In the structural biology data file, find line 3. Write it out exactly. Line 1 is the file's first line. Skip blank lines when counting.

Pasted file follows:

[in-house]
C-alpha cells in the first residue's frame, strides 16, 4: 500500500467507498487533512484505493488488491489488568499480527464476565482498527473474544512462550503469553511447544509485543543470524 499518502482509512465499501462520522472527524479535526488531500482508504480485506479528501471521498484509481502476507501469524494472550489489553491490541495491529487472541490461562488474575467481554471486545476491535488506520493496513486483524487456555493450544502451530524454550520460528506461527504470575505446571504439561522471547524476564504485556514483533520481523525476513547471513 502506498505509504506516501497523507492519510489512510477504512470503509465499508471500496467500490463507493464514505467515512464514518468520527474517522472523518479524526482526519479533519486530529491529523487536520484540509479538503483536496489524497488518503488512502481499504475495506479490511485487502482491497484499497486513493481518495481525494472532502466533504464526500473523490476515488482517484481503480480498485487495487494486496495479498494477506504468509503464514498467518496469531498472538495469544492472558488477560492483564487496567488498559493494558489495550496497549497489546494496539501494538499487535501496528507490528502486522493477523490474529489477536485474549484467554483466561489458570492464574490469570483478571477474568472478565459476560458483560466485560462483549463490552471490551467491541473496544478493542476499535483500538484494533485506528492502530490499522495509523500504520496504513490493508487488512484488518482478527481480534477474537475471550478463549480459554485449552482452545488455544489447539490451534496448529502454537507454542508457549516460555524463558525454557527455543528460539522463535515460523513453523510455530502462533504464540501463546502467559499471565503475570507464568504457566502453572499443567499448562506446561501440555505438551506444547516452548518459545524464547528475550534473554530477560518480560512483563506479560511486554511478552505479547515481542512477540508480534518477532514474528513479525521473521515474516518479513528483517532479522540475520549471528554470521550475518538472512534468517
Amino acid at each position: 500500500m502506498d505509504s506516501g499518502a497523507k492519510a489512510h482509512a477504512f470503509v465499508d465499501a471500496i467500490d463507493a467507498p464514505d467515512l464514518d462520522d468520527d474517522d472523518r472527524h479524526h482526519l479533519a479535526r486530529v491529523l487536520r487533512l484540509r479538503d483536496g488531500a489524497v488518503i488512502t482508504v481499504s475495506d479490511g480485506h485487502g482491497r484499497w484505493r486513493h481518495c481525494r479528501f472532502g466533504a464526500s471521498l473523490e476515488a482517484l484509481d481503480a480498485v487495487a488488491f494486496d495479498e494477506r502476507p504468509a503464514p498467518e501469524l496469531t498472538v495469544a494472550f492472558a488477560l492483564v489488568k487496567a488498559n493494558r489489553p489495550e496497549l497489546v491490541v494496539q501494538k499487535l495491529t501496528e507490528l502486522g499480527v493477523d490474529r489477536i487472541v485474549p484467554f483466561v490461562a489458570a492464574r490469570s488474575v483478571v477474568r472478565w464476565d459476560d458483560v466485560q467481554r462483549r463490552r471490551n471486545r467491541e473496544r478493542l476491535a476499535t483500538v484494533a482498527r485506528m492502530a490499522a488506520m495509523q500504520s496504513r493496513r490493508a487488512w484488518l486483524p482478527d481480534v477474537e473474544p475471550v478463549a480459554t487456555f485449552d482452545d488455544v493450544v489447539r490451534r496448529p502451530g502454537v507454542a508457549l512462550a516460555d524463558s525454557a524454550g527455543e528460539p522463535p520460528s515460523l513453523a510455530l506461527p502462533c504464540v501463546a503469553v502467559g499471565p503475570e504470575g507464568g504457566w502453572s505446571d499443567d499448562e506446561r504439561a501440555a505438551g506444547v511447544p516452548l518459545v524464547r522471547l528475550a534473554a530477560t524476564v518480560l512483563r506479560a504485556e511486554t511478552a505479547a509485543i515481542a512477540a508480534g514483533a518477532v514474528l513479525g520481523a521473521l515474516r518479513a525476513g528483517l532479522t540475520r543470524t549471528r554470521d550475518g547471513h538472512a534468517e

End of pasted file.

Amino acid at each position: 500500500m502506498d505509504s506516501g499518502a497523507k492519510a489512510h482509512a477504512f470503509v465499508d465499501a471500496i467500490d463507493a467507498p464514505d467515512l464514518d462520522d468520527d474517522d472523518r472527524h479524526h482526519l479533519a479535526r486530529v491529523l487536520r487533512l484540509r479538503d483536496g488531500a489524497v488518503i488512502t482508504v481499504s475495506d479490511g480485506h485487502g482491497r484499497w484505493r486513493h481518495c481525494r479528501f472532502g466533504a464526500s471521498l473523490e476515488a482517484l484509481d481503480a480498485v487495487a488488491f494486496d495479498e494477506r502476507p504468509a503464514p498467518e501469524l496469531t498472538v495469544a494472550f492472558a488477560l492483564v489488568k487496567a488498559n493494558r489489553p489495550e496497549l497489546v491490541v494496539q501494538k499487535l495491529t501496528e507490528l502486522g499480527v493477523d490474529r489477536i487472541v485474549p484467554f483466561v490461562a489458570a492464574r490469570s488474575v483478571v477474568r472478565w464476565d459476560d458483560v466485560q467481554r462483549r463490552r471490551n471486545r467491541e473496544r478493542l476491535a476499535t483500538v484494533a482498527r485506528m492502530a490499522a488506520m495509523q500504520s496504513r493496513r490493508a487488512w484488518l486483524p482478527d481480534v477474537e473474544p475471550v478463549a480459554t487456555f485449552d482452545d488455544v493450544v489447539r490451534r496448529p502451530g502454537v507454542a508457549l512462550a516460555d524463558s525454557a524454550g527455543e528460539p522463535p520460528s515460523l513453523a510455530l506461527p502462533c504464540v501463546a503469553v502467559g499471565p503475570e504470575g507464568g504457566w502453572s505446571d499443567d499448562e506446561r504439561a501440555a505438551g506444547v511447544p516452548l518459545v524464547r522471547l528475550a534473554a530477560t524476564v518480560l512483563r506479560a504485556e511486554t511478552a505479547a509485543i515481542a512477540a508480534g514483533a518477532v514474528l513479525g520481523a521473521l515474516r518479513a525476513g528483517l532479522t540475520r543470524t549471528r554470521d550475518g547471513h538472512a534468517e